Why you should care
Because the direction of the country is at stake.
Anyone notice how Donald Trump’s campaign looks more bloodied now than Negan’s victims in the recent season premiere of The Walking Dead? The fight for the U.S. Senate and House, though? Very much alive. But exactly how alive is the question du jour.
On the one hand, this scandal-ridden campaign season “feels just like 2006,” says Tony Gaughan, a Drake University law professor who predicts Democrats will take back both chambers. Other experts argue far fewer seats will switch from red to blue; University of Virginia political scientist Kyle Kondik, for one, argues 12 to 15 seats will turn. While OZY has previously highlighted some of the cream-of-the-crop candidates for Congress, including likely California senator Kamala Harris, we’ve compiled a more comprehensive cheat sheet of top races to watch this Election Day.
Nevada Senate and 3rd and 4th Congressional Districts
No candidate is feeling the millstone of Donald Trump more than U.S. Senate candidate Joe Heck. The Army reservist and physician earned accolades as a Republican who built inroads with Nevada’s Latino business community, and never trailed once in polls going back to July — but since Trump’s Access Hollywood tape was released, Heck’s been down in every poll but one. He’s taken back his support for Trump, which could depress his Election Day tally from his base, while his opponent, former state Attorney General Catherine Cortez Masto, has rallied in-state Latinos against Trump and around her history-making attempt to become the first Latina U.S. senator.
The race has huge implications for whether Republicans can maintain their Senate majority, but some down-ballot fights are also fascinating. Nevada’s 3rd and 4th Districts — which each include Las Vegas — are both in OpenSecrets.com’s top 10 for most expensive U.S. House races, nearing $30 million in combined campaign/outside group spending. In the 3rd, Harry Reid–backed Jacky Rosen, a computer programmer, heads off against businessman Danny Tarkanian, the son of a legendary basketball coach who is trying to end his days as a political bridesmaid (he’s previously run for office — unsuccessfully — four times).
Florida 7th Congressional District
The Florida redistricting fiasco that culminated with new maps last December could claim its first scalp in this Orlando district, where Republican John Mica is vying for a 13th term but has seen surprising resistance from Stephanie Murphy, an unheralded businesswoman and national security specialist. The Democratic Congressional Campaign Committee has called it “the most competitive” district in Florida and, as the heart of the crucial middle Florida belt that Trump needs to win, the fireworks here could be more explosive than those at nearby Universal Studios.
Minnesota 3rd Congressional District and Colorado 6th Congressional District
Even as cities increasingly become Democratic dens and rural Republicans continue to vote red, the suburbs tend to be the place where conservatives go to make up lost ground. They promise no respite this year, though. Incumbents like Erik Paulsen (outside Minneapolis) and Mike Coffman (near Denver) seem stranded. Both moderates have disavowed Trump, with Coffman even demanding the mogul “step aside” after the billionaire’s sexual banter came to light. But their female Democratic opponents, Terri Bonoff and Morgan Carroll, respectively, have tracked closely thanks to Trump’s alienation of wide swaths of well-educated suburban women — likely leaving their rival future GOP hopefuls without a home in the burbs.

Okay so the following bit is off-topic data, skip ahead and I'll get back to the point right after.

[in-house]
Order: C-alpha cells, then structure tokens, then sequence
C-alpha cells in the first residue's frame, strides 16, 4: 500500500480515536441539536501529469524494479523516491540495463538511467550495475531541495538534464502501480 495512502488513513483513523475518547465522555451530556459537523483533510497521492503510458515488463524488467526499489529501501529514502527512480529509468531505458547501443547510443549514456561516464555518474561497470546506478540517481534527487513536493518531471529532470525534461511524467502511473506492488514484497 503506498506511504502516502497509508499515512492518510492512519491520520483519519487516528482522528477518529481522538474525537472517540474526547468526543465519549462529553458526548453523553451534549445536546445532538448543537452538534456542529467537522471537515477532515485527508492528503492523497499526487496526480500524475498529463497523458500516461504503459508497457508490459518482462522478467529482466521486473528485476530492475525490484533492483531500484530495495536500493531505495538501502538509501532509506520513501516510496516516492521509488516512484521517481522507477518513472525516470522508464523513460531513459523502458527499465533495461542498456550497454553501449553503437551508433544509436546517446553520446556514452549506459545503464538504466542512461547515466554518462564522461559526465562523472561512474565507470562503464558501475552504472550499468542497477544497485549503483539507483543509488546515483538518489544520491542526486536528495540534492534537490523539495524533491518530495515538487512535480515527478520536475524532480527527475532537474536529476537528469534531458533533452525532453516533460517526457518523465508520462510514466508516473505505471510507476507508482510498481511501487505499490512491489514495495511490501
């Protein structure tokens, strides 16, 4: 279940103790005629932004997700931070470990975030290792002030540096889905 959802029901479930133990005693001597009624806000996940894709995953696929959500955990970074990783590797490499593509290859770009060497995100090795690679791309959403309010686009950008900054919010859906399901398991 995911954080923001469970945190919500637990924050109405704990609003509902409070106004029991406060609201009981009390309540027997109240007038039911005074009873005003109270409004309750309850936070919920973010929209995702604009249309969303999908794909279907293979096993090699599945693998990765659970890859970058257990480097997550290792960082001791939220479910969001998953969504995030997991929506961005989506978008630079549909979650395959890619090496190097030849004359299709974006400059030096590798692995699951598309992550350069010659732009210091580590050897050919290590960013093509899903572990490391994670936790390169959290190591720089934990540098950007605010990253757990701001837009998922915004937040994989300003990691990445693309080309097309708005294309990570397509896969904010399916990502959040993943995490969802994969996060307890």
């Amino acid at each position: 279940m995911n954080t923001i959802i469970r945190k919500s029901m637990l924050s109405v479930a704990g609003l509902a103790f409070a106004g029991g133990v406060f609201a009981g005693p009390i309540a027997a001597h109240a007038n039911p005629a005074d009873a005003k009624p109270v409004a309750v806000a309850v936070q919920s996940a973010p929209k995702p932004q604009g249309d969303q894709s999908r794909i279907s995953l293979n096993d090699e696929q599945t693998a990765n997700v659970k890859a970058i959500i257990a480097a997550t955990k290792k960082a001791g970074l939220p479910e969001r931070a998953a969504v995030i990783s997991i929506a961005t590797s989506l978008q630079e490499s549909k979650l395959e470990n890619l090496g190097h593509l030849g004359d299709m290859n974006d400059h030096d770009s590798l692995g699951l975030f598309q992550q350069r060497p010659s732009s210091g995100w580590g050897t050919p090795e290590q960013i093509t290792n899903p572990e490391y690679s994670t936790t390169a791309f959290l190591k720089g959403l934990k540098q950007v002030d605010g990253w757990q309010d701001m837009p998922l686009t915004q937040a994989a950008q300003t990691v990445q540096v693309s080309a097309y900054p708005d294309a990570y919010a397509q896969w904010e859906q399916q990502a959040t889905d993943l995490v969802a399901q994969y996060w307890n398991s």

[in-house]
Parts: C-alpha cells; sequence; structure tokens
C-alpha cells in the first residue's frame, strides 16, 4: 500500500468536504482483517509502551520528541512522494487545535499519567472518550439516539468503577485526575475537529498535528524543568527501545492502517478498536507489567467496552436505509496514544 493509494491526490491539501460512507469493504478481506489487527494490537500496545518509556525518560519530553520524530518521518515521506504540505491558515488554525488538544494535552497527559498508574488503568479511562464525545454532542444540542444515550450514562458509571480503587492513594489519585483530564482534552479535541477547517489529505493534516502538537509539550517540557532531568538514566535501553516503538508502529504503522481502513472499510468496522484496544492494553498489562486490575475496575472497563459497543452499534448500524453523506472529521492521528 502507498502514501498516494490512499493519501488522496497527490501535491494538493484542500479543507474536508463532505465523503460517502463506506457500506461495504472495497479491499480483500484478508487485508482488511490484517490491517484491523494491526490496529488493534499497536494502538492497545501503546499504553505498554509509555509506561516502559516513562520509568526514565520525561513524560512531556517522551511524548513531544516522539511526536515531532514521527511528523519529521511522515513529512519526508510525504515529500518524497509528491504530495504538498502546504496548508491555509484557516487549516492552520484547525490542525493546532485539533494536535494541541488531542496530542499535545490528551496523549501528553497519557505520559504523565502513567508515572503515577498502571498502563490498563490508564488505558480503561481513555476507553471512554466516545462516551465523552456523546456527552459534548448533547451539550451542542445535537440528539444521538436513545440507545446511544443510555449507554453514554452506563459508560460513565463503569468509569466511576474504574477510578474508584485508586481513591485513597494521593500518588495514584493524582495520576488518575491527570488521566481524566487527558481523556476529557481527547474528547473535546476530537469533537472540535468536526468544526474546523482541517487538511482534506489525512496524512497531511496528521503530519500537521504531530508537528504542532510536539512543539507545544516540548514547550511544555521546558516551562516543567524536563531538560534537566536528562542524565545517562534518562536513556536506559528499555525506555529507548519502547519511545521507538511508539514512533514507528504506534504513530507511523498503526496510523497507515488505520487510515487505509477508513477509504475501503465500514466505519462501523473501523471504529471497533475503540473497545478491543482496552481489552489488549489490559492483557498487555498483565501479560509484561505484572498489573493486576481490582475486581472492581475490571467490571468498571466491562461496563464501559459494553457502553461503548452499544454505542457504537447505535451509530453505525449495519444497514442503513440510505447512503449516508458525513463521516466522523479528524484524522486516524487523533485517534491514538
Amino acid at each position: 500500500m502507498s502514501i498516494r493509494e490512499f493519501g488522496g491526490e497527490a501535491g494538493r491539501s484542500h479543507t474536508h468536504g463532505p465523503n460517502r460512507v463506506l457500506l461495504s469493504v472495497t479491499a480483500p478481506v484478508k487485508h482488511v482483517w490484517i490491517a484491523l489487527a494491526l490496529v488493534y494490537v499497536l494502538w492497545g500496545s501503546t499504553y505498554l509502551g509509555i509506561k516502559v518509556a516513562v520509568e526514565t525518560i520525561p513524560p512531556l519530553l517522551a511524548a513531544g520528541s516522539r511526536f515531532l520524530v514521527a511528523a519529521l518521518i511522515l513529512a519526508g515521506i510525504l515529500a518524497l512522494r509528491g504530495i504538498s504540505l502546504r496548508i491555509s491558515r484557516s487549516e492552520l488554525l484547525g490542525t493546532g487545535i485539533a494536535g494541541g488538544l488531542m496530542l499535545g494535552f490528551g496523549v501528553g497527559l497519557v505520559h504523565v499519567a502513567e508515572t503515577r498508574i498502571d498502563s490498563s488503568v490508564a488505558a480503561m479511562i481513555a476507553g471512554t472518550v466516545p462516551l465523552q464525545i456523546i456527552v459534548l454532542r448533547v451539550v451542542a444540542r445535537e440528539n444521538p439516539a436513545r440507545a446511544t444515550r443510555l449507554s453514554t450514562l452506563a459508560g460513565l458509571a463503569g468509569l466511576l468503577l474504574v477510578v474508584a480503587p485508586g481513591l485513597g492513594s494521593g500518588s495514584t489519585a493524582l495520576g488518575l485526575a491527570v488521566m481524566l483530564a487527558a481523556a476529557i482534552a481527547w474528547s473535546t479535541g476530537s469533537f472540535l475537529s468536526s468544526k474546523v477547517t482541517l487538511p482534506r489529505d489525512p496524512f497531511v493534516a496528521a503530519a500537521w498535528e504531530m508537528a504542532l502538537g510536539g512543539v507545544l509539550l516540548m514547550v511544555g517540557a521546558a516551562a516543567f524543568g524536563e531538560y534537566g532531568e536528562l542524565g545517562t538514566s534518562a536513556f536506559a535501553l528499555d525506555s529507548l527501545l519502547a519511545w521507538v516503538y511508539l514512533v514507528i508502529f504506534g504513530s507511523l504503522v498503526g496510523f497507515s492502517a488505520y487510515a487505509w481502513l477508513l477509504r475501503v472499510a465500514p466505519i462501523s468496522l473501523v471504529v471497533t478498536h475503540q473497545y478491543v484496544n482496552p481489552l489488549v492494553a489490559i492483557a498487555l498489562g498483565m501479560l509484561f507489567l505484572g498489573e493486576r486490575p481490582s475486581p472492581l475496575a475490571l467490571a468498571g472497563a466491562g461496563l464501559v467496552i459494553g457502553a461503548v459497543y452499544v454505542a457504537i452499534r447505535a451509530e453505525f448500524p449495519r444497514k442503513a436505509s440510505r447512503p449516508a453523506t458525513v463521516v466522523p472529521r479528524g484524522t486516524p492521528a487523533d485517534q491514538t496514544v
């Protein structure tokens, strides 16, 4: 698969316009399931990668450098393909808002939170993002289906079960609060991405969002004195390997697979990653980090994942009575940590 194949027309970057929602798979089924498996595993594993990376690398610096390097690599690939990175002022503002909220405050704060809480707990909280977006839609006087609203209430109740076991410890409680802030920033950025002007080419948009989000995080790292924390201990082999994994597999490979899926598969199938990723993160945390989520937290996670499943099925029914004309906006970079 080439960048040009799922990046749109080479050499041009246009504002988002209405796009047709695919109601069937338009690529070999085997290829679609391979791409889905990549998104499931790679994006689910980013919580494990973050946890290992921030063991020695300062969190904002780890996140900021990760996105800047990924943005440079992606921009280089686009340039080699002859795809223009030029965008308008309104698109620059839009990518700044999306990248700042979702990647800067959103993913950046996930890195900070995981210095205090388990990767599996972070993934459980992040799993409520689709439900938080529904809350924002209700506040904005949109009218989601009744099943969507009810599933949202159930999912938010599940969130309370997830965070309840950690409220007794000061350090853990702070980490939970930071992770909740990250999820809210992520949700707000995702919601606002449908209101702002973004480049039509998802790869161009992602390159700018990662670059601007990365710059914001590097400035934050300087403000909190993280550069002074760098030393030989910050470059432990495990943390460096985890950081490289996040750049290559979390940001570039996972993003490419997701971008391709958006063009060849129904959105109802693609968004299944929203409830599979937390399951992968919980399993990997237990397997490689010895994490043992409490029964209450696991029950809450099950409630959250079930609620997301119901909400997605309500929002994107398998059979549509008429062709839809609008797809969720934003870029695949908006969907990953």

Ohio 8th Congressional District
After winning a special runoff this summer, congressional newcomer Warren Davidson now seems like a sure bet at winning this Republican-heavy district near Cincinnati in November. Davidson replaces John Boehner, the famously even-keeled speaker of the house who faced an insurgency from the tea party–esque House Freedom Caucus. And, once elected, Davidson immediately joined his predecessor’s nemesis group, which will almost certainly exert their new power over pushing out current House Speaker Paul Ryan.
Pennsylvania Senate and 16th Congressional District
Even before the Irish-Catholic Al Gore protégée became the Democratic nominee, Senate challenger Katie McGinty was a progressive with hard-charging gravitas … and eyebrow-raising views on fracking, as OZY wrote in February. While she’s seen as a “generic Democrat,” as Kondik puts it, he adds that might be perfectly fine in a (former) swing state that has Hillary Clinton up by at least 5 points. Still, incumbent Republican Sen. Pat Toomey remains highly popular — even as he continues to refuse to say whether or not he’ll vote for Trump.
Another person to track: Democrat Christina Hartman, in the 16th, a ruby-red district outside Philly that is suddenly in play after Hartman pulled within just a few points of Republican Lloyd Smucker. The race is within striking distance after previously being called “Safely Republican” by the Cook Political Report, and if she prevails, it could signify a massive Clinton rout.
New York 24th Congressional District
Many Republicans have decided to “abandon ship” now that Trump’s campaign is treading water. And rather than argue his points, they’ve made the case that a GOP House and Senate are needed to stand up to a Clinton presidency. That strategy is working wonders here in this Syracuse district, where Clinton leads Trump by high double digits in many polls — and yet Republican Rep. John Katko is favored over Democrat Colleen Deacon by 23 points in a recent study. If voters split their ticket nationally, Republicans may actually get to keep their majorities in Congress as a consolation prize.